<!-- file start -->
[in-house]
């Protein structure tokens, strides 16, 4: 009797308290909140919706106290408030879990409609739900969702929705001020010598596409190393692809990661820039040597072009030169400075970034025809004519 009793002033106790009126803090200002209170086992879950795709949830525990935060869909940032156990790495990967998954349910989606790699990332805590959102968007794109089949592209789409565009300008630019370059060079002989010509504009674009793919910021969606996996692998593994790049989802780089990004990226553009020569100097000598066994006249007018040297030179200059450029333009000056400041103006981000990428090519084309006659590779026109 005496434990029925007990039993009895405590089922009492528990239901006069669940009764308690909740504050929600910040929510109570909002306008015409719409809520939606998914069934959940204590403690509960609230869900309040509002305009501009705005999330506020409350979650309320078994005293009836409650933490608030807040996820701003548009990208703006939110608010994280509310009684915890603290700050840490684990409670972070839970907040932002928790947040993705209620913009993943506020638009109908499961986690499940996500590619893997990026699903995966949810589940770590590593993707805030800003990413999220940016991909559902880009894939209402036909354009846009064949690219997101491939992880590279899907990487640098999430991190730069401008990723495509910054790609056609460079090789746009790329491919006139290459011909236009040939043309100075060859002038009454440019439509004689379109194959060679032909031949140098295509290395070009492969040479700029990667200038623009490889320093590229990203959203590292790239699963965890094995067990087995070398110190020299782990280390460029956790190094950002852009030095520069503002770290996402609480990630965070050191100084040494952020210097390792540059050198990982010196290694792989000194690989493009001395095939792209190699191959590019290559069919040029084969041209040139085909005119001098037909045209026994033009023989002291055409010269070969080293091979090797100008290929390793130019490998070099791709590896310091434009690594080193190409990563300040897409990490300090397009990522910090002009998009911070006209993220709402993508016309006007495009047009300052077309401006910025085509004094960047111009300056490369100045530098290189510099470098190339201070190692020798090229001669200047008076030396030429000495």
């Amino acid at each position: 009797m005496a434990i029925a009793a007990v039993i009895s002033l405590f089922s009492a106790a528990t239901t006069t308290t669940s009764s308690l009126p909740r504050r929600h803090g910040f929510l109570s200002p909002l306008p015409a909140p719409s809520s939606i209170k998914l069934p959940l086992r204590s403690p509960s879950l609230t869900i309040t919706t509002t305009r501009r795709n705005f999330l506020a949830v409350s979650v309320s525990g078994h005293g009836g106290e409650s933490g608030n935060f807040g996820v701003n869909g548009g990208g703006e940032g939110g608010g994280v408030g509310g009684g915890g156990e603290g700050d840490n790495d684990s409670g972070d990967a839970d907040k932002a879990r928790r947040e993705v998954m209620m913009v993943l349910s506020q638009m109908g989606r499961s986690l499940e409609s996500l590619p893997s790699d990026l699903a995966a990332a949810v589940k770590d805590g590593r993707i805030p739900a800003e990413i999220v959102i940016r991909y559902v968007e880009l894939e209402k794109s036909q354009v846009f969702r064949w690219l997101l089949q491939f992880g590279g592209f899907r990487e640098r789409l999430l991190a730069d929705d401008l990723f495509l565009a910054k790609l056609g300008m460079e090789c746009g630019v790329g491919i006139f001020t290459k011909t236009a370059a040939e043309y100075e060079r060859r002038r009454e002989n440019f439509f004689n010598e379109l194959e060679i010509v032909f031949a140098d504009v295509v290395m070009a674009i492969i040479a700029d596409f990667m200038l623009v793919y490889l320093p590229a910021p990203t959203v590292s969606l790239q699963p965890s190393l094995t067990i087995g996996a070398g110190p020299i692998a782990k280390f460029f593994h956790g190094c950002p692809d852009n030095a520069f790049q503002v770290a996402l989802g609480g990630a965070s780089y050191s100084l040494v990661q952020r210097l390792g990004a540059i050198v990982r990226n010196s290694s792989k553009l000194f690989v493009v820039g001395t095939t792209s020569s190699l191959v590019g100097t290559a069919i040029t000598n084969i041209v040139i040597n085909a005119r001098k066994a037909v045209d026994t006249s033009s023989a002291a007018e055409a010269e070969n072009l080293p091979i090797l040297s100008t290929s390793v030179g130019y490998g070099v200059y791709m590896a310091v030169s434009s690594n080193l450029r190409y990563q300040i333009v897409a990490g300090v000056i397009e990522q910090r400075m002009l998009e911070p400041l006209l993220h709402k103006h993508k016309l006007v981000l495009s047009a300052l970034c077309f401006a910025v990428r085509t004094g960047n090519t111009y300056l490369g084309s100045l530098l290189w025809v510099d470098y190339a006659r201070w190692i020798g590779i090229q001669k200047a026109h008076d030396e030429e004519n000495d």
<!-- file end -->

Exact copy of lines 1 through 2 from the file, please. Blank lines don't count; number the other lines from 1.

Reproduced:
[in-house]
């Protein structure tokens, strides 16, 4: 009797308290909140919706106290408030879990409609739900969702929705001020010598596409190393692809990661820039040597072009030169400075970034025809004519 009793002033106790009126803090200002209170086992879950795709949830525990935060869909940032156990790495990967998954349910989606790699990332805590959102968007794109089949592209789409565009300008630019370059060079002989010509504009674009793919910021969606996996692998593994790049989802780089990004990226553009020569100097000598066994006249007018040297030179200059450029333009000056400041103006981000990428090519084309006659590779026109 005496434990029925007990039993009895405590089922009492528990239901006069669940009764308690909740504050929600910040929510109570909002306008015409719409809520939606998914069934959940204590403690509960609230869900309040509002305009501009705005999330506020409350979650309320078994005293009836409650933490608030807040996820701003548009990208703006939110608010994280509310009684915890603290700050840490684990409670972070839970907040932002928790947040993705209620913009993943506020638009109908499961986690499940996500590619893997990026699903995966949810589940770590590593993707805030800003990413999220940016991909559902880009894939209402036909354009846009064949690219997101491939992880590279899907990487640098999430991190730069401008990723495509910054790609056609460079090789746009790329491919006139290459011909236009040939043309100075060859002038009454440019439509004689379109194959060679032909031949140098295509290395070009492969040479700029990667200038623009490889320093590229990203959203590292790239699963965890094995067990087995070398110190020299782990280390460029956790190094950002852009030095520069503002770290996402609480990630965070050191100084040494952020210097390792540059050198990982010196290694792989000194690989493009001395095939792209190699191959590019290559069919040029084969041209040139085909005119001098037909045209026994033009023989002291055409010269070969080293091979090797100008290929390793130019490998070099791709590896310091434009690594080193190409990563300040897409990490300090397009990522910090002009998009911070006209993220709402993508016309006007495009047009300052077309401006910025085509004094960047111009300056490369100045530098290189510099470098190339201070190692020798090229001669200047008076030396030429000495």